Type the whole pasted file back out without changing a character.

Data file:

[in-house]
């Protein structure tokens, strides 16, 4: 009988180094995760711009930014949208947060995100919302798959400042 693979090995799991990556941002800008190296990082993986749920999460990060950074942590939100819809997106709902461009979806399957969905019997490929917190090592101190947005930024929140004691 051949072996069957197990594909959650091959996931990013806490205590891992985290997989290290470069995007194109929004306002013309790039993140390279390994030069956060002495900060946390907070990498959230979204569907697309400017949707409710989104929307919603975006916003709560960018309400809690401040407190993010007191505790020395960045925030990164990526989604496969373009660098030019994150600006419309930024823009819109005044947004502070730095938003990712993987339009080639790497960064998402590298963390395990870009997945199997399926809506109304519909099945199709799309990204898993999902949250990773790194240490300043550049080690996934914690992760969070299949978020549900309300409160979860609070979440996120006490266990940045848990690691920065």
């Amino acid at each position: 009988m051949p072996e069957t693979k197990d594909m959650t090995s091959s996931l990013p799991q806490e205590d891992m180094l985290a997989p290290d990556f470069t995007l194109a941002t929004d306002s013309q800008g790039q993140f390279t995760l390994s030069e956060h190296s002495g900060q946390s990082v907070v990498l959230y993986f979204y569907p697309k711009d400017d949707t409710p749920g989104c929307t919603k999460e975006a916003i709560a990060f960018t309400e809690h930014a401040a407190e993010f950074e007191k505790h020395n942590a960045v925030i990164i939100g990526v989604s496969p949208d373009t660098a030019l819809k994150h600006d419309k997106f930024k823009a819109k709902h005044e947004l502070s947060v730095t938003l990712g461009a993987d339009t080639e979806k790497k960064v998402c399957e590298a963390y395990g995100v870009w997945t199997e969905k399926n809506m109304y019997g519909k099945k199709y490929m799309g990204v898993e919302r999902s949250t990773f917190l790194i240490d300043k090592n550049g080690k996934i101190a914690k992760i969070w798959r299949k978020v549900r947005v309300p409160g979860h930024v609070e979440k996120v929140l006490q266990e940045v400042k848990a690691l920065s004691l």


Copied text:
[in-house]
């Protein structure tokens, strides 16, 4: 009988180094995760711009930014949208947060995100919302798959400042 693979090995799991990556941002800008190296990082993986749920999460990060950074942590939100819809997106709902461009979806399957969905019997490929917190090592101190947005930024929140004691 051949072996069957197990594909959650091959996931990013806490205590891992985290997989290290470069995007194109929004306002013309790039993140390279390994030069956060002495900060946390907070990498959230979204569907697309400017949707409710989104929307919603975006916003709560960018309400809690401040407190993010007191505790020395960045925030990164990526989604496969373009660098030019994150600006419309930024823009819109005044947004502070730095938003990712993987339009080639790497960064998402590298963390395990870009997945199997399926809506109304519909099945199709799309990204898993999902949250990773790194240490300043550049080690996934914690992760969070299949978020549900309300409160979860609070979440996120006490266990940045848990690691920065």
């Amino acid at each position: 009988m051949p072996e069957t693979k197990d594909m959650t090995s091959s996931l990013p799991q806490e205590d891992m180094l985290a997989p290290d990556f470069t995007l194109a941002t929004d306002s013309q800008g790039q993140f390279t995760l390994s030069e956060h190296s002495g900060q946390s990082v907070v990498l959230y993986f979204y569907p697309k711009d400017d949707t409710p749920g989104c929307t919603k999460e975006a916003i709560a990060f960018t309400e809690h930014a401040a407190e993010f950074e007191k505790h020395n942590a960045v925030i990164i939100g990526v989604s496969p949208d373009t660098a030019l819809k994150h600006d419309k997106f930024k823009a819109k709902h005044e947004l502070s947060v730095t938003l990712g461009a993987d339009t080639e979806k790497k960064v998402c399957e590298a963390y395990g995100v870009w997945t199997e969905k399926n809506m109304y019997g519909k099945k199709y490929m799309g990204v898993e919302r999902s949250t990773f917190l790194i240490d300043k090592n550049g080690k996934i101190a914690k992760i969070w798959r299949k978020v549900r947005v309300p409160g979860h930024v609070e979440k996120v929140l006490q266990e940045v400042k848990a690691l920065s004691l």